Justia guest columnist, law librarian, and attorney Sarah Glassmeyer comments on the increasing privatization of legal research materials, leading many legal sources to be inaccessible to the poor and even the middle class. Glassmeyer argues that the current state of legal publishing needs to be disrupted, for it is badly broken. She urges that access to primary legal content, without additional original content attached, should be free to all—especially in an era where, she notes, 80 percent of people who want legal representation cannot afford it. Glassmeyer notes that instead of providing increased access, some companies try to privatize primary legal content using a variety of strategies.
Justia columnist and Cardozo law professor Marci Hamilton predicts that the new Pope, formerly the Archbishop of Buenos Aires, will be no more successful than his predecessor in effectively addressing the Catholic Church’s problem with clergy child sex abuse. In making her case, Hamilton cites the name the new Pope chose, Francis for St. Francis Xavier, not St. Francis of Assisi; and the fact that he is a Jesuit—and thus a member of an order that despite the respect it claims still has clergy child abuse problems and problems with related cover-ups. Hamilton also points out that Pope Francis—unlike Cardinal Oullet of Canada, another top contender—has not been an outspoken critic of clergy child abuse. For these and other reasons, Hamilton predicts that true reform in this area will only come from the legal system, not the Church.
Justia columnist and attorney David Kemp discusses the disparity between legal education and the legal profession. He describes the strengths and shortcomings of a legal education as provided by many law schools today. He then contrasts what law school provides with what is actually demanded of attorneys, finding that there is a sharp discontinuity between the two. He argues that while some measures have been undertaken to fix the problem, such as revised curricula and state certification of limited-license legal technicians, no solution can be adequate without also considering the career advice that students receive prior to deciding on a legal career and applying to law school.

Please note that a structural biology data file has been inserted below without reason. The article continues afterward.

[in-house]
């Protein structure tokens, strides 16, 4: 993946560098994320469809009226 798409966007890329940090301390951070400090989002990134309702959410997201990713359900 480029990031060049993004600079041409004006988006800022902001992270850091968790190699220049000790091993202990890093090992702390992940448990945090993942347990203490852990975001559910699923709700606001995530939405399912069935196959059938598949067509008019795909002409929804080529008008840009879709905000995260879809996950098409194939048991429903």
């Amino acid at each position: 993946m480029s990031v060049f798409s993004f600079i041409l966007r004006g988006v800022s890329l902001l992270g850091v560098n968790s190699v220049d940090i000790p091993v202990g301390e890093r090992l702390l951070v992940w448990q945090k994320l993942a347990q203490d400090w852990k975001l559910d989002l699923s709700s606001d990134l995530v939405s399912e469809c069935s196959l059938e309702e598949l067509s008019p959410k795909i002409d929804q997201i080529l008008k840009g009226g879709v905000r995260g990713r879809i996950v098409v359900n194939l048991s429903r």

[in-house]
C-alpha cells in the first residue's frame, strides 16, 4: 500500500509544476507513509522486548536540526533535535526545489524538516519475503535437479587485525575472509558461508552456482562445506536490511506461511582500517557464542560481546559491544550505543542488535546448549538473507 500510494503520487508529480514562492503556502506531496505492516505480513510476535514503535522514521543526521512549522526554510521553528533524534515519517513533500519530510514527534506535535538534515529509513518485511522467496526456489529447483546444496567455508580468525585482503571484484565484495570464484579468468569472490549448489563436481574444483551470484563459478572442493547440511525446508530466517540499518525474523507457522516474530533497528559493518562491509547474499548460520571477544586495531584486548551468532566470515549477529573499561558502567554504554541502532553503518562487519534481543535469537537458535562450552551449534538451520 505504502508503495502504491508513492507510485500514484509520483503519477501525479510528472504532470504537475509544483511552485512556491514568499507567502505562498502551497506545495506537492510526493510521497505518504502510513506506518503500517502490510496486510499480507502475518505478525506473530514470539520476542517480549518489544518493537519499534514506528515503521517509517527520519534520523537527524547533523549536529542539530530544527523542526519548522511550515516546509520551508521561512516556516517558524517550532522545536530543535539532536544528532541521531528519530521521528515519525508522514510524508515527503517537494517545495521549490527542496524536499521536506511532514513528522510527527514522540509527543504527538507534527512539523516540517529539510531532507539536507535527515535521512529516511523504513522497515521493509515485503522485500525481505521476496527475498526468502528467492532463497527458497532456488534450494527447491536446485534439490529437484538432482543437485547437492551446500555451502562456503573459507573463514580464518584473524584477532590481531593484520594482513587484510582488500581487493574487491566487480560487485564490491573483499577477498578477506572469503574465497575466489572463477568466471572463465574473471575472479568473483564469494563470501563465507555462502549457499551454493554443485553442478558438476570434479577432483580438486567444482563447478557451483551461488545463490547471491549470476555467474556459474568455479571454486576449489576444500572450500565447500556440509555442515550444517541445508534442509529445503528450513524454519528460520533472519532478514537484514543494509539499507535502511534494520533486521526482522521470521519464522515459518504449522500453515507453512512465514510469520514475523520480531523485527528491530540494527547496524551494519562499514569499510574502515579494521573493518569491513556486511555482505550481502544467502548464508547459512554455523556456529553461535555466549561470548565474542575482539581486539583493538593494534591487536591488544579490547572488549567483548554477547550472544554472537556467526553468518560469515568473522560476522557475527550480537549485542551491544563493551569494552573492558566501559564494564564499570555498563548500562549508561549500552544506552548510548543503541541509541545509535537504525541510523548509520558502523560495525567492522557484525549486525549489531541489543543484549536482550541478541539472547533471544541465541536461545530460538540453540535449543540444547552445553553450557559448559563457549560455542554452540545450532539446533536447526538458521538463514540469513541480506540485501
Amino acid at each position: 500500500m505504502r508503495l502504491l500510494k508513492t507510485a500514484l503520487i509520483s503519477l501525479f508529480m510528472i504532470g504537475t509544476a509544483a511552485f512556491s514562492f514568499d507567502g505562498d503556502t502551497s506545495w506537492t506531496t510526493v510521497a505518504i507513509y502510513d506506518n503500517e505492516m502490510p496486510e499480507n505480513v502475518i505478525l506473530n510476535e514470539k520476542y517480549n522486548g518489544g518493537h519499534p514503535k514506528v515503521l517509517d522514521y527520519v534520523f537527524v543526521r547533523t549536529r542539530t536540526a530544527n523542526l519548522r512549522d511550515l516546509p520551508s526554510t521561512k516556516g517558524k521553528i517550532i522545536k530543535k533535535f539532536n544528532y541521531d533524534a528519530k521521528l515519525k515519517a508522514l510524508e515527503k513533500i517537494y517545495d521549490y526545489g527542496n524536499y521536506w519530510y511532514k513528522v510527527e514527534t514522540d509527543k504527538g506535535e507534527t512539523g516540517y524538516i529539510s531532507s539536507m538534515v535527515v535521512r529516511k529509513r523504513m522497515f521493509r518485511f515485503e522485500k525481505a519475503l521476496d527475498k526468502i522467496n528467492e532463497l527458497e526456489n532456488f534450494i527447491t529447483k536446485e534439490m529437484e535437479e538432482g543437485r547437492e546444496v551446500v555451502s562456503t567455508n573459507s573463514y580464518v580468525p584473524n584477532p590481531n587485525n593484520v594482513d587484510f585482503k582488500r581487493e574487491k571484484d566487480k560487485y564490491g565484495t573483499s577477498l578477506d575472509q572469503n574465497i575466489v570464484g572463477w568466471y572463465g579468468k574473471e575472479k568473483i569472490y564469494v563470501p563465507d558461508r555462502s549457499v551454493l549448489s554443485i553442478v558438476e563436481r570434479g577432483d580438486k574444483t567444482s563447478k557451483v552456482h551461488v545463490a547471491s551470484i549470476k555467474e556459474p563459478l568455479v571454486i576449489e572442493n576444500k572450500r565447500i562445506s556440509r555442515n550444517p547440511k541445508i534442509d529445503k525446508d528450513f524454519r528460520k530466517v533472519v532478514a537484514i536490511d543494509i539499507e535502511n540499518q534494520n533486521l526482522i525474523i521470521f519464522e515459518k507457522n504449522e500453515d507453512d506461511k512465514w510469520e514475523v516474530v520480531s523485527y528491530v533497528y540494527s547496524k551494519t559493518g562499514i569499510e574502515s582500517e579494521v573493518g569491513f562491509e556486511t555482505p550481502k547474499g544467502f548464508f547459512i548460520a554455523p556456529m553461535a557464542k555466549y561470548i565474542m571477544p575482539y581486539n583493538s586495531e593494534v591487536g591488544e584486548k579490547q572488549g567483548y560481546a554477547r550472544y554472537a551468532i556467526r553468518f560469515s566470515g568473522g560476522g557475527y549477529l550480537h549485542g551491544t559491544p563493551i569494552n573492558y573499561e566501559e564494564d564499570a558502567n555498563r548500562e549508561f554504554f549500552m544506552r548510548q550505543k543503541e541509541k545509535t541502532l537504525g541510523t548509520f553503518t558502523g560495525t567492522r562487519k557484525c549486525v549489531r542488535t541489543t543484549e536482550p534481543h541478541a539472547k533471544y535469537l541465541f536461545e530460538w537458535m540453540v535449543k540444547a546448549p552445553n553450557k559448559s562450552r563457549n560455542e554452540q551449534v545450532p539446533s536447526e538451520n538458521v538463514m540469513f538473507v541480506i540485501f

Justia columnist and Cardozo law professor Marci Hamilton reviews a recent HBO Films documentary about child sex abuse within the Catholic Church, noting that the paradigm that the documentary reveals also applies to many other institutions where child sex abuse has occurred, including Penn State, the Boy Scouts, other religious groups, other schools, and many more. Mea Maxima Culpa is especially heart-wrenching, Hamilton explains, because the victims of sex abuse were deaf boys, and some of their families had never learned to sign—making them all the more vulnerable to the predation. The documentary, Hamilton contends, surely deserves an Oscar nod, especially as it captures the paradigm of institution-based abuse, covering the victims, the perpetrators, and the institution.
Justia columnist and former counsel to the president John Dean comments on the life and times of former Senator George McGovern, who recently passed away. In addition to chronicling the key events of McGovern's life, McGovern’s passionate campaign to eradicate hunger, and his own friendship with McGovern, Dean also comments on the perhaps unlikely friendship between McGovern, a Democrat, and Republican Senator Barry Goldwater—the kind of cross-party bond, forged to serve the good of the nation, that Dean notes that we are, unfortunately, unlikely to see today.